Colour Creations: User Scenario

User scenario for my app, Colour Creations.



Sam is in a dilemma. Sam needs a new set of colours for a client’s project. The client is hassling him, so he needs a quick fix. A friend told him about ‘Colour Creations’. So Sam downloads the app onto his smartphone. He has two options, upload a photograph from his gallery or take a photo. He decides the quickest route would be to use a photograph from his gallery. He selects a photo. Colour Creations now generates a colour palette for him. However, Sam isn’t entirely satisfied with the combinations. So he touches the refresh icon to generate a new set of colours. Happy with the outcome, he moves on to the next step. Sam has the option of altering each colour manually. Though, Sam decides there’s no need as he is happy with the 5 colours. Once finalised, he can now save the palette in either CMYK or RGB values.

Lecture Two: App Design and Development

Lecture Notes: Week 2


Things to consider before and during any design process:

  1. Change the way you work

Begin with your idea. Conduct research and gather data to analyse and start with your project. Produce sketches and make mental and physical notes and mind maps of all the information. The next step is to begin with your project. Create wireframes and prototypes to visualise the outcome of your project. The final step, test your project. With the finished prototype/s, allow test subjects to experience your work and you as the designer can receive a first-hand examination of any problems and/or positives of your work.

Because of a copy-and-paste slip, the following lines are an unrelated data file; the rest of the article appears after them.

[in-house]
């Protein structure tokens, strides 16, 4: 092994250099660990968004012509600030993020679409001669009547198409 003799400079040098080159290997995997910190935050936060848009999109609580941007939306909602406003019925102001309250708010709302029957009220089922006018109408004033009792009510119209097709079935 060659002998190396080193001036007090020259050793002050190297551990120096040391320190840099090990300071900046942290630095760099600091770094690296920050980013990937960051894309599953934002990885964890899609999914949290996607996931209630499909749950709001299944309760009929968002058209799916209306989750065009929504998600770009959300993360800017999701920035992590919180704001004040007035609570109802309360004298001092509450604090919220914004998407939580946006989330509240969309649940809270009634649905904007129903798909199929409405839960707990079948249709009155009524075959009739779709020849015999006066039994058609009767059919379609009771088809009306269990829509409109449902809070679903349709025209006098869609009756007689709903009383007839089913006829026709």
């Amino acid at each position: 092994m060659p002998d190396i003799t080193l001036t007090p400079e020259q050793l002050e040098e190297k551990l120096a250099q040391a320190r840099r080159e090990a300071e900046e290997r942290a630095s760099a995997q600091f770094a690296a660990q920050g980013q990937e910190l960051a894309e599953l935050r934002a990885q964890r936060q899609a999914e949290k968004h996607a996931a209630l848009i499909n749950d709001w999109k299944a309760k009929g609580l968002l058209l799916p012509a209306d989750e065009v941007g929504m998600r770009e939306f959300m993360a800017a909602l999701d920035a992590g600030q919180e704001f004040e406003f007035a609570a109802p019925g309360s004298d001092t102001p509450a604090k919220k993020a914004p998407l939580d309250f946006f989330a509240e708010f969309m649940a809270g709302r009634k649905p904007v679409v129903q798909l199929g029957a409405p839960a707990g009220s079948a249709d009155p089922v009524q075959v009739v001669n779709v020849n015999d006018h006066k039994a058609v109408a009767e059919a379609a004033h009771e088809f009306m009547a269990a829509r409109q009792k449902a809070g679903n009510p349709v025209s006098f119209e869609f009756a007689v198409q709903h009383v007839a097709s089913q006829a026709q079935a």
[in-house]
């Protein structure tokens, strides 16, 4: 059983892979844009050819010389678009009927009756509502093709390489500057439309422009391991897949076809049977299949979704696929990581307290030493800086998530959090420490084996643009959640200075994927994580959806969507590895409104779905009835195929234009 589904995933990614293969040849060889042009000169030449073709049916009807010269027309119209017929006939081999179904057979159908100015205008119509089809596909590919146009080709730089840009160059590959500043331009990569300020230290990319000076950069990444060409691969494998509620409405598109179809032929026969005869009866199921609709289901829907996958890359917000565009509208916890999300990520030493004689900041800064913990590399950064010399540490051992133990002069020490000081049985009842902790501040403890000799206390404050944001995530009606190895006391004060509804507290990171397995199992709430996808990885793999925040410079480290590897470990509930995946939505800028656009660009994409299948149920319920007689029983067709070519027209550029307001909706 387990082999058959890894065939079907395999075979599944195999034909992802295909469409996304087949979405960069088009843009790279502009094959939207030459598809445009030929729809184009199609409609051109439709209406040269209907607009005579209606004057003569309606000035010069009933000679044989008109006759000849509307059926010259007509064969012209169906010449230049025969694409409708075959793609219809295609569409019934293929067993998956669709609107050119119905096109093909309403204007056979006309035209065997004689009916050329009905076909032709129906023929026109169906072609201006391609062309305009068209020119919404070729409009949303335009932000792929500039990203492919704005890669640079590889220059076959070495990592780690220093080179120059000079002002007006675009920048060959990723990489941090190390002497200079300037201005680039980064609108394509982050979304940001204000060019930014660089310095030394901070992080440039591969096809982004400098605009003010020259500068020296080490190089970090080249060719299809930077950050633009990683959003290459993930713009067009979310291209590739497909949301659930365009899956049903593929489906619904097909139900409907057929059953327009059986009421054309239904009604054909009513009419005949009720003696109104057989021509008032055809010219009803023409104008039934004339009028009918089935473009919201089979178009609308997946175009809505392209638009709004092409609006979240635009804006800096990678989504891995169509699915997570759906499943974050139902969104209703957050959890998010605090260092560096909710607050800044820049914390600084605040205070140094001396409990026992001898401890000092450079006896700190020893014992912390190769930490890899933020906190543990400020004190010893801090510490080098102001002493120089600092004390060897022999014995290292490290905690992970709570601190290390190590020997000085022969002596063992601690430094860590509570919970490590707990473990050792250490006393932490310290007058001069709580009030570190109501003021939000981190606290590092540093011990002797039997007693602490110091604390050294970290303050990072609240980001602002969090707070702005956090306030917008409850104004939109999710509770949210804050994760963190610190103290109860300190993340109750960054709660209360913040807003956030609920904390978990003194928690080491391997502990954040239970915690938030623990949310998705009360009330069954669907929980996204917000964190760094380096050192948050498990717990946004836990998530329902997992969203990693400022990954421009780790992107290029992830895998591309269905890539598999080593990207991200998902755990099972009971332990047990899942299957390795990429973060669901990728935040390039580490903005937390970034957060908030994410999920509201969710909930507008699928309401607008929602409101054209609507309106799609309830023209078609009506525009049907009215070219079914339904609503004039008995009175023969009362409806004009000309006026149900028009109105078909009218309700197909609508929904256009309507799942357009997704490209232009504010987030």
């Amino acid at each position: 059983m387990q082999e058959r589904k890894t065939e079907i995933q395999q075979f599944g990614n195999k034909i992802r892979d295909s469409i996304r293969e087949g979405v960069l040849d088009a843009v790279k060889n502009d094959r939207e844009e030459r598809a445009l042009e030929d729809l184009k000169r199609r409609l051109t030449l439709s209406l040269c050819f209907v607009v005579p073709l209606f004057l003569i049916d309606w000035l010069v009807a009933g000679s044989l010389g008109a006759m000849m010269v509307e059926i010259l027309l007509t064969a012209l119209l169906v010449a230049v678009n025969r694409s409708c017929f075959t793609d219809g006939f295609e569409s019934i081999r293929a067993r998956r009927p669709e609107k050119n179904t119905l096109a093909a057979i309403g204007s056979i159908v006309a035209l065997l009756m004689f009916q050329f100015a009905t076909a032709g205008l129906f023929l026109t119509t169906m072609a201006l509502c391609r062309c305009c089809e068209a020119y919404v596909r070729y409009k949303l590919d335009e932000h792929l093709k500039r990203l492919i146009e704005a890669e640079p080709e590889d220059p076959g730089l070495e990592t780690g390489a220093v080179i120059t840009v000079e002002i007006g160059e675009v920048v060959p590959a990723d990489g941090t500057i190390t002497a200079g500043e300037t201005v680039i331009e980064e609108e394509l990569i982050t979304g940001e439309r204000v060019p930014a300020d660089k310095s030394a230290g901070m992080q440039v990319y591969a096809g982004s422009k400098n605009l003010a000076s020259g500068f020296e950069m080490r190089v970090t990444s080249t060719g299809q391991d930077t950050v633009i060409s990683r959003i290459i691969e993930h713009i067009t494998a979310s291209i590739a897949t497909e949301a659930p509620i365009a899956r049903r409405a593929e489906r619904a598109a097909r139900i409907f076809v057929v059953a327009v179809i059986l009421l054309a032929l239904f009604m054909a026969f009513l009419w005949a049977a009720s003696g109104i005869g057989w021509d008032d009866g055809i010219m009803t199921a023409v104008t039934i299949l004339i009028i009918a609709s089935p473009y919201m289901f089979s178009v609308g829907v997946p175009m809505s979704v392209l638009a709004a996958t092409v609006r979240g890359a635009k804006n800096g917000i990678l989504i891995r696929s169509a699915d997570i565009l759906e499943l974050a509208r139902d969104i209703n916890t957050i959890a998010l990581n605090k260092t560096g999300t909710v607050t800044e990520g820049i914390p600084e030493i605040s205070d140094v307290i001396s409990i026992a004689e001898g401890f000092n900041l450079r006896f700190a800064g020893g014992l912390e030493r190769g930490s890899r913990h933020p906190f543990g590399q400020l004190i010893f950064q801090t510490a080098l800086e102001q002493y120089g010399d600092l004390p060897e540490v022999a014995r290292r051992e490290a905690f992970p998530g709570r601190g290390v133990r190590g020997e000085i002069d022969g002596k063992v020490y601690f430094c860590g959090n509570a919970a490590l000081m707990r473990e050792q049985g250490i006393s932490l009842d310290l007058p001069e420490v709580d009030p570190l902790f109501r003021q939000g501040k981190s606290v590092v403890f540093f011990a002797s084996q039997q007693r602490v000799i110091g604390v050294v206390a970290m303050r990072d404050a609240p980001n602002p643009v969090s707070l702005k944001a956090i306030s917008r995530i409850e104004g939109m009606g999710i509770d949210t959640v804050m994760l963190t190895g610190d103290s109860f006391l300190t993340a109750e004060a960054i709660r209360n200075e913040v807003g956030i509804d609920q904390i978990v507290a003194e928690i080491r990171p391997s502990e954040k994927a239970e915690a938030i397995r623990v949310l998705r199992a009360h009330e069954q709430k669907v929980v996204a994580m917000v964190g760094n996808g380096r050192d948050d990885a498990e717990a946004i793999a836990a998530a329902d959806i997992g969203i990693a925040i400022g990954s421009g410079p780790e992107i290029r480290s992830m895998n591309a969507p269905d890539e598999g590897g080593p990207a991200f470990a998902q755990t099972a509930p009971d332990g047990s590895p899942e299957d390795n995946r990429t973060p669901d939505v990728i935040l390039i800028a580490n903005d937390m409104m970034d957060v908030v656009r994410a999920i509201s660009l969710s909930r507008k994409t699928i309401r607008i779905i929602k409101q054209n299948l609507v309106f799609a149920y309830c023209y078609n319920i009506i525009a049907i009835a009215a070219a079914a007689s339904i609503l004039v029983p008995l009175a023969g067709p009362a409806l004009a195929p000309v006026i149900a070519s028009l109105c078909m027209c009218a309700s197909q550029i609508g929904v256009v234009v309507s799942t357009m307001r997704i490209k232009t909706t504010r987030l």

2. Mobile First

Produce your design project to accommodate mobile phones. This allows you to prioritise the user experience (UX) and user interface (UI) for mobiles. Once the mobile aspect of the project is completed, it becomes easier to adapt and alter your designs for larger screens.

3. Understand Development

It is important to work collaboratively with the entire design/development team in order to generate a high quality and effective outcome. Learning the jargon of other fields you’re working with allows you as the designer to fully understand the scope of progress.